In today’s readings one word comes up again and again.
In the time of Jesus there was a secular law - the law of the occupying civil government - Roman law. Of significantly more importance was THE LAW - the word of God as written in the Pentateuch, or the first 5 books of the Bible: Genesis, Exodus, Leviticus, Numbers and Deuteronomy. These books contain what the Jewish people held - and continue to hold - dear, essential. These books contain the Ten Commandments, a record of the covenant relationship between God and the chosen people, the laws/rules that govern every aspect of daily life including prayer, food preparation, diet, personal hygiene, business, marriage, agriculture, social responsibility and ethical treatment.
Here the story of Moses, the Lawgiver, unfolds before us. His life rivals any soap opera that could ever be written. He carries the tablets, inscribed by the finger of God, not once but twice down a mountain to deliver and reveal to the people for all time. He really ‘laid down the Law’ the Law of God.
Psalm 19, a song of David, continues the praise of the Law - the Law of the Lord is "perfect....revives the soul.....is just....rejoices the heart....is more to be desired than gold" and "sweeter than honey".
Now, stop me if I’m wrong, but - other than in an overly and overtly melodramatic movie from the 1940's - when is the last time you heard someone wax poetic about the Law? about yearning to keep and abide by the Law? about considering the Law to be ultimately desirous?
Alright, let’s move onto the epistle because..... well, because we can RELATE to it in the here and now.... we may need to unwind the convoluted style, but we get the picture.
The author - purportedly Paul - puts the conflict in terms we can easily recognize and relate to... even in this day and age. (let me paraphrase here). The Law is spiritual and good - intellectually I know the Law is good - and my mind wants to do what is right-what is good. Despite that, I find I am drawn (by evil) to do that which is contrary to both the Law and my better judgement. I am at odds with myself to do the right thing. When I read this passage over and over one thing popped into my consciousness: He comes just shy of the Flip Wilson one-liner: the Devil made me do it!
Finally we come to the Gospel. It does not, precisely, even bring up the word Law..... but regulations and rules are implied. In John’s account the Passover is about to occur - the most sacred time of the year for the Jews- the time when the people were to remember how the angel of God passed over the households of the Israelites, sparing everyone, including each first born, leading Pharaoh to free the Israelites and the eventual deliverance of all the people by the hand of God. The holiday was truly a holy day. A day of honoring the Law and all the laws and customs of the people.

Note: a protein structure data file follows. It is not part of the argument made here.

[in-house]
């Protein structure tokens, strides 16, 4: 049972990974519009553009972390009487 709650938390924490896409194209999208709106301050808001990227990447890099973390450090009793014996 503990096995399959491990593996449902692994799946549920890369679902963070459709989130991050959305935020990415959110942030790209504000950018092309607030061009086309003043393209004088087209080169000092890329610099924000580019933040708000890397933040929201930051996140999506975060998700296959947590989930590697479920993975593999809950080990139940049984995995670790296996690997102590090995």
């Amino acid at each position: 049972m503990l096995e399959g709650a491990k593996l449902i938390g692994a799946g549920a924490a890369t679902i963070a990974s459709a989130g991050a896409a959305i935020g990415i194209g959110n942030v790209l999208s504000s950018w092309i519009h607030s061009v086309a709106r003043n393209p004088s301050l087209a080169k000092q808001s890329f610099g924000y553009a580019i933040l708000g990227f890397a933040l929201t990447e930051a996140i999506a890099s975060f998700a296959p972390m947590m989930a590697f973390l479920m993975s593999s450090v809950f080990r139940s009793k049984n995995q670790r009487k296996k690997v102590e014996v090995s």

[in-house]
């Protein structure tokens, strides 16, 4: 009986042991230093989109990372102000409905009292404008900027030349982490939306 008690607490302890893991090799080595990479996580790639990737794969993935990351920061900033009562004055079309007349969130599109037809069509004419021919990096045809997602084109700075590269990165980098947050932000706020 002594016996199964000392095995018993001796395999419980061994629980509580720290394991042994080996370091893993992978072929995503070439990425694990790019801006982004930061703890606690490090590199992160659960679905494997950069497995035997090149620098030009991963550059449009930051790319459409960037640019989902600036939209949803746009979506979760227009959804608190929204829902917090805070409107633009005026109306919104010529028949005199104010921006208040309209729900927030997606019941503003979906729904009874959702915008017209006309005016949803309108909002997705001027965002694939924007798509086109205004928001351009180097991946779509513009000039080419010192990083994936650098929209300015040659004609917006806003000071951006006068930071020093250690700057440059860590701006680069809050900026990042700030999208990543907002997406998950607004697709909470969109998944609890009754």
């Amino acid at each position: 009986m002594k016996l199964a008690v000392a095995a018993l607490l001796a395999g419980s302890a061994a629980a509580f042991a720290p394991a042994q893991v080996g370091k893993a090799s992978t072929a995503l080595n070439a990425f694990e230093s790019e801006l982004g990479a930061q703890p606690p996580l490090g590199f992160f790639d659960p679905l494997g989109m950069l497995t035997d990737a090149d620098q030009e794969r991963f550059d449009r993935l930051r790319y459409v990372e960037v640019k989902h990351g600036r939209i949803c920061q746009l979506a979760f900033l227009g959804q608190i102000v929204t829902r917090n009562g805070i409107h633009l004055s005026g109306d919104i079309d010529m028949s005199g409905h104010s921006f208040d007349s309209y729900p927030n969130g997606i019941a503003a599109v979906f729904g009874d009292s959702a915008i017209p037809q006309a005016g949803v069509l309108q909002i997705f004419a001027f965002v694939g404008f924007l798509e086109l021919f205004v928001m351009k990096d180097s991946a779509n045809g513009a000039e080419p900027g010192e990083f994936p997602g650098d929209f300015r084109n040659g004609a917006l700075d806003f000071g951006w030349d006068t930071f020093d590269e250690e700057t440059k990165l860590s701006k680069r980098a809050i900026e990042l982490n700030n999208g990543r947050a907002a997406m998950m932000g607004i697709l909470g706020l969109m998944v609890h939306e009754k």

Jesus went to Jerusalem to celebrate the holy day. Going to the temple - he saw what had become commonplace. Money-changers: men who exchanged Roman currency the currency of the Temple which in turn could be used by the faithful to buy any number of animals for sacrifice from the merchants on premises. This activity was NOT illegal - it was NOT against the Law. And yet, he was obviously infuriated. He drove out the people, the animals and set the coins flying into the air. The pilgrims, the vendors, the money changers were all beside themselves and they demanded an explanation. "What sign can you show us for doing this" in effect - what’s your justification in the Law? what rule book are you using?
They did not see - they were blinded from seeing- that Jesus was the culmination and outward and visible sign of all that the Law contained in the Ten Commandments: loving God above all, worshiping God alone, honoring God in word and deed, keeping God a priority by setting aside a day for study, meditation, worship and re-creation, honor of parents, life, property, sacred unions, honesty in all things. The bazaar that had evolved around and within the temple had become at least once removed from the intent of the temple itself - the setting aside of holy ground for the Holy of Holies.
There are times when we too lose sight of the Law of Moses which - to this day - is the foundation of a good, holy life. We can become cynical and callous to the love of a system of justice that can create order and peace. We can fall to the temptation of instant gratification rather than sticking to that which we know to be right, to be good.
Similar to the people in the time of Jesus, we can become distracted from the true purpose of this temple - this holy ground - this church. We could disintegrate into a merelsocial club or a forum for human rights issues. If the Church is to continue, grow, and thrive we must do what is in our power to worship the Lord in beauty and holiness, to - individually and corporately - adhere to the promises in our Baptismal Covenant: to "continue in the apostles’teaching and fellowship, in the breaking of bread and in the prayers; strive for justice, peace and respect for others; seek and serve Christ in others; strive to do what is right, and - when we fail - earnestly repent and rededicate ourselves; proclaim the Good News of God in Christ by word and deed." Then we will be following, living and loving the Law.
"Let the words of our mouths and the meditations of our hearts be now and always acceptable in your sight, O Lord, our strength and our Redeemer". Amen.